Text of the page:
"Is bean mé."

Translation:I am a woman.

4 years ago

37 Comments


https://www.duolingo.com/naomi_cat

It's odd how instead of "I am a woman" it's I woman am, when literally translated.

4 years ago

https://www.duolingo.com/Rewjeo
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Actually, it's "Am woman I/me." VSO word order, and my first impression is that here woman is operating as the subject and the speaker as the object, which is an interesting take on things.

4 years ago

https://www.duolingo.com/Lancet
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The verb "to be" never takes an object, in English or in Irish. In this sentence, both "I" and "a woman" refer to the same person who is the subject of the sentence.

4 years ago

https://www.duolingo.com/votorobo
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If like you say the person ("I") is the subject, then is the VSO really the formula of an Irish neutral utterance? Logically, I agree, there's no object in "I am a man", it's merely a statement of identity. But in formal grammar terms, "I" is the subject, "am" is the verb and "a man" is still... the object for the lack of a better formal term, right? So, help me understand (and some languages' beauty really is in a different view of reality), should we rather think of this idea in Irish way as of "a man is me"? Yet, if we put logical stress on "man", then "the" is required in English, which is probably not the case here. So, coming back to the formula, is it really VSO or rather VOS? Thank you for reading through :)

4 years ago

https://www.duolingo.com/Lancet
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In the sentence I am a woman, "I" is the subject and "the woman" is a subject complement (to be specific, it is a predicate noun). On top of that, the copula is a defective verb with separate rules of grammar to every other verb in Irish.

Try not to think in terms of what phrases would literally translate to in English - this will confuse you when you move on to new skills which use the same Irish words in slightly different ways that "break" the English framework you had been relying on. Learn the patterns and practice them, and eventually they will start to feel more natural to you :)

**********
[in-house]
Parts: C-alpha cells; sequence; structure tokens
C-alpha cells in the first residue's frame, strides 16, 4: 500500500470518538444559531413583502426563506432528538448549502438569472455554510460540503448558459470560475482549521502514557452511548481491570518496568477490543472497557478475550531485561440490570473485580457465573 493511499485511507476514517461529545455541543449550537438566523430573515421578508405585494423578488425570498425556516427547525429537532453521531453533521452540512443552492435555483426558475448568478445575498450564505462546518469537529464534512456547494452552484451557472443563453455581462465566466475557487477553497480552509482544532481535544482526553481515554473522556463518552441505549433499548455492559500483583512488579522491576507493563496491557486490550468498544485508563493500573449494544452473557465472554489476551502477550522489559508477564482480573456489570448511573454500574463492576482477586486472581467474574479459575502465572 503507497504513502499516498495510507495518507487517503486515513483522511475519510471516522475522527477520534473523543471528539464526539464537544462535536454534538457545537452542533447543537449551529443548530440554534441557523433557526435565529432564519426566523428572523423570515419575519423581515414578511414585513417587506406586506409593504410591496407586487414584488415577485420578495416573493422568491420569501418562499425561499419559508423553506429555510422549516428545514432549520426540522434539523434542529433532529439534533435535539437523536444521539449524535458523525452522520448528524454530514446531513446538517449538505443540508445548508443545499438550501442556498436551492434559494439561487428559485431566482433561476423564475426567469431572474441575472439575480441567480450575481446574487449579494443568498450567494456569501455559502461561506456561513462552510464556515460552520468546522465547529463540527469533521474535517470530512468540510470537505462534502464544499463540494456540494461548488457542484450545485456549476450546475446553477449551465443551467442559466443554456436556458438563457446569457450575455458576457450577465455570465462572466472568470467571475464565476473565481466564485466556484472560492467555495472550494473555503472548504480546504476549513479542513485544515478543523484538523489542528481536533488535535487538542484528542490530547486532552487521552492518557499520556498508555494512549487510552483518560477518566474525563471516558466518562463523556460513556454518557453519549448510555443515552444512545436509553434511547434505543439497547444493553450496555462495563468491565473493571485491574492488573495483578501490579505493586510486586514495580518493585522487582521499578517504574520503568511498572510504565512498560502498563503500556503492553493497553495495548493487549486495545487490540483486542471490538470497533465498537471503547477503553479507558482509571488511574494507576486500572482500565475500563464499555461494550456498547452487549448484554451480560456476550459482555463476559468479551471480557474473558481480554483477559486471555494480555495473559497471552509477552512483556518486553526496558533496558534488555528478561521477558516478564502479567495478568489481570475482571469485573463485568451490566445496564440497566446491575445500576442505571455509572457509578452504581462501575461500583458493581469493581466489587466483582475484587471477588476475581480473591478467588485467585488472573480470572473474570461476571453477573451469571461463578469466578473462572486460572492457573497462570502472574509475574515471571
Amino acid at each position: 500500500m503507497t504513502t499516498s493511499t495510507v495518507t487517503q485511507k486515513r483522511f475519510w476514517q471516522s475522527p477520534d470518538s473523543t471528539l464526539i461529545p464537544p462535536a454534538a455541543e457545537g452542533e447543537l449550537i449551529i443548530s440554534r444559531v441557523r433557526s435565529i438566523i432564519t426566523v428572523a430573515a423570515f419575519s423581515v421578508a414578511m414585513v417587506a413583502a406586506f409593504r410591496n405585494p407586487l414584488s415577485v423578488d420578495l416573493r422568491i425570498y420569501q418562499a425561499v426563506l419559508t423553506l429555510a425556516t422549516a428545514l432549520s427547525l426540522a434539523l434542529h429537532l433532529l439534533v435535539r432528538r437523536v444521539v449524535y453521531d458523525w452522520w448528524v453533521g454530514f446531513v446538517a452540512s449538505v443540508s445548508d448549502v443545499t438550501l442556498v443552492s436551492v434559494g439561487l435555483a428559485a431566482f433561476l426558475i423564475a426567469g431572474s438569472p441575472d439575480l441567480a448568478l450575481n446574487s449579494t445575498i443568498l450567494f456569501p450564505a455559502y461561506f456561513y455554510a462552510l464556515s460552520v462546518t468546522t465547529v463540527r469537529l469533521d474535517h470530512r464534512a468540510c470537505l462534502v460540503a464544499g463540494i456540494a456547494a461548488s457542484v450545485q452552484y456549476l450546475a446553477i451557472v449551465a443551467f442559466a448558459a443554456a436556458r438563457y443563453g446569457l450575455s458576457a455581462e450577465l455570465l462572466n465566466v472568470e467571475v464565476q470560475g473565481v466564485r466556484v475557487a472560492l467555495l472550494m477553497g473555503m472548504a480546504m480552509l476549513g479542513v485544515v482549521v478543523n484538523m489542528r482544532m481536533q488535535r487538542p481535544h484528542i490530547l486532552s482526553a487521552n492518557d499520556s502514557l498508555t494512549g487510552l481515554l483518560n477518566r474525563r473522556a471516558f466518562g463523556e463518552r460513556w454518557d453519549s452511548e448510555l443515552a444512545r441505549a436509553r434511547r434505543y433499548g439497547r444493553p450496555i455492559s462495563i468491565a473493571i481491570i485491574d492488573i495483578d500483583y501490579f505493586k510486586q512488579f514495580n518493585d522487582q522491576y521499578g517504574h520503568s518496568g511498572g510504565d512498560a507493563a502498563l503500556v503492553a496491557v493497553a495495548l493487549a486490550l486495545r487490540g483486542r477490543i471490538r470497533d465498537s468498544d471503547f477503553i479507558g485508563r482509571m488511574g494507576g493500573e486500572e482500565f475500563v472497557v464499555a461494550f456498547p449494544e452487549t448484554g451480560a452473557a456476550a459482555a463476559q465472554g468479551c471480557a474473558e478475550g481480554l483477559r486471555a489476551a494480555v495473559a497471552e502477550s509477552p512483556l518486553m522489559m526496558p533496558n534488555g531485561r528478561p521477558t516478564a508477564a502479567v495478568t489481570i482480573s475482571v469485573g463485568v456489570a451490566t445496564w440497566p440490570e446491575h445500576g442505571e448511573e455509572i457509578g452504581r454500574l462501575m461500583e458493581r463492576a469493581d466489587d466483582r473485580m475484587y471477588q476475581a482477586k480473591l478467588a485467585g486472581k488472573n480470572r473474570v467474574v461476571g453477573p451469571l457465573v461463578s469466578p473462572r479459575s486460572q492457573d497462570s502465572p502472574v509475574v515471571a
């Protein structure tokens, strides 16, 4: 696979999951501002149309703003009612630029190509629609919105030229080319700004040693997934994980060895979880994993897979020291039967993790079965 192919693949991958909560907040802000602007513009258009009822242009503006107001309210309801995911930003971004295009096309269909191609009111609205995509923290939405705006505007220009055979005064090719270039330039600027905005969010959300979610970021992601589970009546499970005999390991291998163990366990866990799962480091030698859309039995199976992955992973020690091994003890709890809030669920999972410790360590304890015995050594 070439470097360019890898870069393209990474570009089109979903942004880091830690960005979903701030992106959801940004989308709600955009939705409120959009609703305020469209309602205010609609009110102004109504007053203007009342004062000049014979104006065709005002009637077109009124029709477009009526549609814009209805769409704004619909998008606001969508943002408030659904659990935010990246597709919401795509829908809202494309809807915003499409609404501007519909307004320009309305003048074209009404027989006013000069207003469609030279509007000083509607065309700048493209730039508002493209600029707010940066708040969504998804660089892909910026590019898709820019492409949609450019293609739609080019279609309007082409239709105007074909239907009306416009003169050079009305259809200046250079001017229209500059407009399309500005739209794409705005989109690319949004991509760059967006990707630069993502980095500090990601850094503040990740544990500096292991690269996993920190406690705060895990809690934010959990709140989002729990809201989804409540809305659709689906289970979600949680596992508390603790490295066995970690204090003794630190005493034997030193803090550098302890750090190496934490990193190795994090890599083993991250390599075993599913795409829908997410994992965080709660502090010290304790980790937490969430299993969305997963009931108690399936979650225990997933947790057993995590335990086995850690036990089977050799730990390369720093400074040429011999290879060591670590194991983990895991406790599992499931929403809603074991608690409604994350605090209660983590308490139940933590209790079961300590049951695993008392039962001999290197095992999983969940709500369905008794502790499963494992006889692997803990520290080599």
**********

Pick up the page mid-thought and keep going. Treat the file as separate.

4 years ago

https://www.duolingo.com/votorobo
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Thank you! I'll try hard not to try too hard :)

4 years ago

https://www.duolingo.com/Sandra982992

"Man" in your sentence is a predicate nominative-a noun that renames the subject. Linking verbs like is, don't take objects, only action verbs do that.

3 years ago

https://www.duolingo.com/PERCE_NEIGE
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In French, we call it a complement, an object. Or maybe I'm not good enough at linguistics.

2 years ago

https://www.duolingo.com/luiz.calheiros

I thought the same, subject and predicative are linked by the verb to be, it is just another order.

4 years ago

https://www.duolingo.com/tu.8zPhLD72zzoZN
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V(PN)S verb + predicate nominative=subject

or

V(SC)S verb + subject complement = subject

or simply: verb stating that the following two nouns are equal. noun=noun

3 years ago

https://www.duolingo.com/ShanerG

It's the same with a lot of languages where words are flipped like that. "Le chat noir" in french literally translates to "the cat black" in english.

4 years ago

https://www.duolingo.com/Jrbrobsrv
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Because French came from Latin, in Portuguese and Spanish is like this too.

2 years ago

https://www.duolingo.com/PERCE_NEIGE
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I understand it as a question. "is..."

2 years ago

https://www.duolingo.com/scilling
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It’s not a question; in Irish, the verb usually comes first in a sentence, but verbal particles such as An would come before a verb to introduce a question.

2 years ago

https://www.duolingo.com/Kaitlynn737341

Same with some french sentences

1 year ago

https://www.duolingo.com/CaVaGina